The Right Way To Eat Skyline Chili

Today I had a tremendous hankering for Skyline Chili.  I drove over to the nearest Skyline and got a regular three-way, two cheese coneys with everything, a large water, and extra crackers.  As I prepared to dig in I realized that not everyone may understand that there is one, and only one, correct way to eat Skyline Chili.  As a public service, I offer a how-to manual on this essential life lesson.

For those who don’t live in the footprint of Skyline Chili, I pity you.  In any event, please understand that a “three-way” is a plate with three ingredients — spaghetti, a sweet, dark sauce, and a heaping mound of thinly grated, brightly colored cheddar cheese.  (A four-way would add either onions or beans, and a five-way would add both.)

The first step in the consumption process is proper preparation of the chili plate.  Begin by adding a liberal amount of the hot sauce that is kept in a squeeze bottle on every table in every Skyline restaurants.  You should apply strips of the hot sauce, both vertically and horizontally, on top of the grated cheese, so that you end up with a kind of checkerboard pattern that will result in uniform hot sauce distribution.

Then, take the the oyster crackers and carefully place them on the top of the grated cheese, creating an oyster cracker blanket.  This timeless technique ensures that the lightly salted oyster crackers are properly spread across the chili.

Now you are ready to dig in — and this is where many novices fail miserably.  Recalling their days eating Chef Boyardee, they try to twirl the spaghetti, chili, and cheese on their fork.  This is a pathetic blunder that is deeply embarrassing to every experienced Skyline patron in the restaurant.  They realize that the only correct way to eat Skyline chili is by using the edge of the fork to cut down vertically through the cracker-cheese-chili-spaghetti mass, so that every bite is a small yet perfectly proportioned combination of spaghetti, sauce, cheese, and a cracker or two.  This is why proper pre-consumption cracker placement is crucial.

I prefer to eat my Skyline chili right to left, perhaps because I am right-handed.  I suppose you also could eat a plate moving left to right.  However, the key point is that you start at one end of the oval-shaped plate and move from side to side.  This approach maintains the structural integrity of the food mass.  If you begin in the middle of the plate, the risk is far greater that you will experience the dreaded cheese-cracker cave-in, and once that occurs you can never fully recover the initial flawless proportioning.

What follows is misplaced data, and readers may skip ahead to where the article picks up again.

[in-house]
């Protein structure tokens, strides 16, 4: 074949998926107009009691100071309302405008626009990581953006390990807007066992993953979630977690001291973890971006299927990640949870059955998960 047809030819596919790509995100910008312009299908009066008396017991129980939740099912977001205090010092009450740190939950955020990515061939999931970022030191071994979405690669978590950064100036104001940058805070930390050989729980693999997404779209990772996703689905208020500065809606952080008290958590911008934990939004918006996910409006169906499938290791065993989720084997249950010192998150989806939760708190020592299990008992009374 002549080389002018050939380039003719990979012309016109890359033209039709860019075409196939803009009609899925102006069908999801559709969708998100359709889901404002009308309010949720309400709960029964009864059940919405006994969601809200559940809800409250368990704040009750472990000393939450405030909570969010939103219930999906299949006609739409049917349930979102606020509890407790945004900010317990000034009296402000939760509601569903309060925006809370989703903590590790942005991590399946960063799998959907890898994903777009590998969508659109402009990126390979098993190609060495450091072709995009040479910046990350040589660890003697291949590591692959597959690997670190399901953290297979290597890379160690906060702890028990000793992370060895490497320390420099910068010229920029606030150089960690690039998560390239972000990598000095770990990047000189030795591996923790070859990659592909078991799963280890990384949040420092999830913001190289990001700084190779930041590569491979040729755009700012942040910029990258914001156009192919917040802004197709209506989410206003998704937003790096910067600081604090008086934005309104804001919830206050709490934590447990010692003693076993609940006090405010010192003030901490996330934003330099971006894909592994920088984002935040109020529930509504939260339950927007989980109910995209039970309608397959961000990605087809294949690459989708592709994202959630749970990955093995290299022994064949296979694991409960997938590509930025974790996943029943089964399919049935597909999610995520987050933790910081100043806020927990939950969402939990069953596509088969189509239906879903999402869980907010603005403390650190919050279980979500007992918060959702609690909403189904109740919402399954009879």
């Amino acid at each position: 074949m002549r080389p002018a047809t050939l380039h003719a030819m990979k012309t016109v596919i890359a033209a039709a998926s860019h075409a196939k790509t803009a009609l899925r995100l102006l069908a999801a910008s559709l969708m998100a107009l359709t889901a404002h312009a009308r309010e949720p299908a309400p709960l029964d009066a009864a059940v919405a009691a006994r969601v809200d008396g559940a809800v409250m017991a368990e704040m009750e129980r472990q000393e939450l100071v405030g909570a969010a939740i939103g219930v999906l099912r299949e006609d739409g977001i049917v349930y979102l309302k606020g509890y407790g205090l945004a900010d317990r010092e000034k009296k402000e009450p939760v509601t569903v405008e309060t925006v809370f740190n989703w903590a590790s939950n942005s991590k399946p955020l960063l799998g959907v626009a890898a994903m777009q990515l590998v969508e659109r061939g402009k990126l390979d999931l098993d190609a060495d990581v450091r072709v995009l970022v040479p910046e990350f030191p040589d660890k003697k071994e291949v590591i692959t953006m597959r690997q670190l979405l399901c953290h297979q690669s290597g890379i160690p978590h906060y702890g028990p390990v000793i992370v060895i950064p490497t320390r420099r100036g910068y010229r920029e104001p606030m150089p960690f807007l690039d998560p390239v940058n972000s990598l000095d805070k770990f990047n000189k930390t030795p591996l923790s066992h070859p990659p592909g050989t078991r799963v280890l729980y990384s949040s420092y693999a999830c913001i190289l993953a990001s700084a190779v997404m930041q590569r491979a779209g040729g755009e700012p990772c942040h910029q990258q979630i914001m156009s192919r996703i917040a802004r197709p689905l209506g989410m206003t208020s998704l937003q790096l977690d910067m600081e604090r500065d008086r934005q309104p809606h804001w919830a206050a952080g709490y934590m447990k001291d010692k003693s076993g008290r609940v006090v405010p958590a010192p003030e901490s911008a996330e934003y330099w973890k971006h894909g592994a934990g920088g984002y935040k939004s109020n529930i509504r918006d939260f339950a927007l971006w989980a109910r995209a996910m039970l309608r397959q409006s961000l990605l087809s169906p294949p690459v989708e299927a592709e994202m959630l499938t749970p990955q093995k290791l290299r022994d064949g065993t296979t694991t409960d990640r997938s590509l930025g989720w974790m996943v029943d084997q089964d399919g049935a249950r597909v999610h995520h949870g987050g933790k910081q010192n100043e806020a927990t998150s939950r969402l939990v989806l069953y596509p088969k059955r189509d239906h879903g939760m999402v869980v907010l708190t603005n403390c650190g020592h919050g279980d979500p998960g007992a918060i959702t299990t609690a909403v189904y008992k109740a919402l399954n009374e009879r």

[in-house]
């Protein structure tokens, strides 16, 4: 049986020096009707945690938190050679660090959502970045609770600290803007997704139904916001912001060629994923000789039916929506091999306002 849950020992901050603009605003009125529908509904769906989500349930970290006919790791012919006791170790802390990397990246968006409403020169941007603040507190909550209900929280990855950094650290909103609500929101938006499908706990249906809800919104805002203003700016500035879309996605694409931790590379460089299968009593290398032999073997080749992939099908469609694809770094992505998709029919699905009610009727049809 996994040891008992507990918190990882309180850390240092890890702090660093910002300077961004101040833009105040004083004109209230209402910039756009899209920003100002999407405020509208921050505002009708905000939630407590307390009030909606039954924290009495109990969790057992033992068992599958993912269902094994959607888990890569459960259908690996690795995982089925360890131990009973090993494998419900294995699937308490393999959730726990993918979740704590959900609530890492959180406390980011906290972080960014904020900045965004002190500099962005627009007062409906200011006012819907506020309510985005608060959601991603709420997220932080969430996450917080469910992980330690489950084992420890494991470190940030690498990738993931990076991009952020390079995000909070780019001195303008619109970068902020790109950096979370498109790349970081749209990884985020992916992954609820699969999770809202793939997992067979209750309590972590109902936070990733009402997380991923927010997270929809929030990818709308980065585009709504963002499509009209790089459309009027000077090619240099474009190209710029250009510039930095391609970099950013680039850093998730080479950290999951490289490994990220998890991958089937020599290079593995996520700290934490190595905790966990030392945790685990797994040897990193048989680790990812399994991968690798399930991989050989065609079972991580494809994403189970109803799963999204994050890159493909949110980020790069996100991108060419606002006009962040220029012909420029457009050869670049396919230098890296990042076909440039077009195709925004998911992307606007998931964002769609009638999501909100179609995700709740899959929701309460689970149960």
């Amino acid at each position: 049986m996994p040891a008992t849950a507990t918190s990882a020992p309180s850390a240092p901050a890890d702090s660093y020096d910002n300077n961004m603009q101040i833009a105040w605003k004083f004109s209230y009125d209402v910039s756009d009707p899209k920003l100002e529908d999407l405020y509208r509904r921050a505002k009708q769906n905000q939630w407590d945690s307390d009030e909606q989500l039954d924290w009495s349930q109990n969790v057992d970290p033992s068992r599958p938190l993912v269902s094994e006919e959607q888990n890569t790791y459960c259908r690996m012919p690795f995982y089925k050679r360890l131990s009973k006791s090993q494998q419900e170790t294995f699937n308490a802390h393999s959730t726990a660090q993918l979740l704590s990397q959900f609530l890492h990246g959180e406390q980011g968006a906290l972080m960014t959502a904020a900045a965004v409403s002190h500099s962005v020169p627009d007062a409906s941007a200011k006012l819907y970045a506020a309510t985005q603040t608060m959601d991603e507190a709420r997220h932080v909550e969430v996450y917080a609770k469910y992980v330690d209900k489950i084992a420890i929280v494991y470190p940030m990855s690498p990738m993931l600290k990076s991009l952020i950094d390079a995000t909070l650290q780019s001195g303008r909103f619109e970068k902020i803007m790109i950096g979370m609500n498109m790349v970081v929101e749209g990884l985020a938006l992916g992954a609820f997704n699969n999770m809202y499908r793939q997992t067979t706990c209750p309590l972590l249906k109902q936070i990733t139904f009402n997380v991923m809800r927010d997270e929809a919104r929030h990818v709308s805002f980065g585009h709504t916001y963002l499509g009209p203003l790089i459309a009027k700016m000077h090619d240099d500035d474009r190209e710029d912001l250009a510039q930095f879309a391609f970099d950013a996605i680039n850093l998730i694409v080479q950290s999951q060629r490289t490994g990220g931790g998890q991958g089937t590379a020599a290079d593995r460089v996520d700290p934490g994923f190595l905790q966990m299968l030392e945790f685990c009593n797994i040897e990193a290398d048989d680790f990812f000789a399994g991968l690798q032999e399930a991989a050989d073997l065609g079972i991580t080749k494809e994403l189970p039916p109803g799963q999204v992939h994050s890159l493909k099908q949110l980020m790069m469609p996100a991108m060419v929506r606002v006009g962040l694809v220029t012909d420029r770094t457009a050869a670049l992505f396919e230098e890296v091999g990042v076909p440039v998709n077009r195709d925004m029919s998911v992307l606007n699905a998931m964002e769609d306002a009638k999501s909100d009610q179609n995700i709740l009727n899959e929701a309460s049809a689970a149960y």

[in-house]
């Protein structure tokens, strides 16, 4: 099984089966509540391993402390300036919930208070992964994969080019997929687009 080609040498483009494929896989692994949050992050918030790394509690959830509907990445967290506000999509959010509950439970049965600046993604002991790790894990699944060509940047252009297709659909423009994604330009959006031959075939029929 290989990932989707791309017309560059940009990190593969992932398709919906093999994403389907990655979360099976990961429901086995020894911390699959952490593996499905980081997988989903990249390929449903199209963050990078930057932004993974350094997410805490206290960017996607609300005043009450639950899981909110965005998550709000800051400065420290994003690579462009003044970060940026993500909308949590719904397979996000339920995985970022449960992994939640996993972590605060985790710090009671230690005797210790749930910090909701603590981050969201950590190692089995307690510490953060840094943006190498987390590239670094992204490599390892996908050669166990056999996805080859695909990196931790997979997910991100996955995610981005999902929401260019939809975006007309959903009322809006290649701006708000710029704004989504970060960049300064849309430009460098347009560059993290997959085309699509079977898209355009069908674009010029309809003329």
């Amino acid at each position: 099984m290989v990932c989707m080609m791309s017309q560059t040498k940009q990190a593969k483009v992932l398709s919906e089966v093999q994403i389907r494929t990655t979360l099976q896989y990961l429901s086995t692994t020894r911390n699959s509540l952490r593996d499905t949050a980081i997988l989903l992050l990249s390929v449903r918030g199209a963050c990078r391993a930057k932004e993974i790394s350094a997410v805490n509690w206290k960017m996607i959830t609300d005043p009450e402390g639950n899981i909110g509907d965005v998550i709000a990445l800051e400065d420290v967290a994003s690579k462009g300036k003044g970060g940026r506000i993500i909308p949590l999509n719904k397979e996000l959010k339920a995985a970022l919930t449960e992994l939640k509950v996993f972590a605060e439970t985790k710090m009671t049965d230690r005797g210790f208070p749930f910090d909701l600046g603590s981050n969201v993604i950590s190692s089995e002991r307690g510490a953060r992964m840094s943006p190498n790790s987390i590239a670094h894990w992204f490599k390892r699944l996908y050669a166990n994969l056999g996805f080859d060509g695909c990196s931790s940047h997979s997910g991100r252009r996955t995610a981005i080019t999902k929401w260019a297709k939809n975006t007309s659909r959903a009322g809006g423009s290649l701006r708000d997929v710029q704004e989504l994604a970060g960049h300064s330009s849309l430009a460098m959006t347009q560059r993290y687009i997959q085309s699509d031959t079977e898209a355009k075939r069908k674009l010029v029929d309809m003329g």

As you consume this tasty concoction, be alert to the need for cracker conservation, and also to the hazards of cheese hogging.  At some point, the cheese and sauce will have melded into a kind of melted cheesy shield that will skid over the top of the pasta.  If you facilitate the skidding process, you may end up at the edge of the plate with no cheese — which is another appalling faux pas.  Similarly, you want to have a cracker or two at the end of the plate to soak up those last few drops of cheesy/saucy goodness.  Don’t be caught shorthanded!

As you eat your three-way, you also should consume your coneys.  Any cheese drop-off from the coney — and there inevitably will be some — should be added to the remaining cheese pile on your three-way plate.  This necessarily means that you will consume the last of your cheese coneys before you finish your last bite of the three-way.

After you have savored your last swallow of three-way and gone up to the cash register to pay for your fare, remember that the meal is not yet over.  A crisp, refreshing mini York Peppermint Patty is as indispensable to the meal — and I do mean indispensable — as the extra bowl of crackers.

Correctly prepared and consumed, a three-way meal at Skyline Chili ranks among the finest fast food options the nation’s heartland has to offer.  But, as with everything else, there is a right way to do it and countless wrong ways.  Let’s get it right, America!

Help Needed In Showcasing Columbus

We’re being visited for the weekend by a friend who is new to Columbus.  They are from an urban, East Coast location and have never been to the Midwest, so they already are enjoying the charms of backyards, green grass, white fences, and rolling countryside.

But what distinguishes Columbus from other Midwestern towns that have those same features?  How do we showcase our fair city?  Having never been to Columbus as a tourist, I don’t have the slightest idea of what tourists do when they visit.  We’ve suggested Easton Town Center, the Wexner Center, the Short North, and German Village.  It’s not football season, so an OSU game is out.  The Ohio State Fair hasn’t started yet.  What else?  The Ohio Statehouse?  The Arena District?  The Park of Roses?  It makes me realize that so much of what I really like about Columbus is not showy landmarks, but instead the people and the pace.

Am I missing anything?  I’d appreciate any suggestions!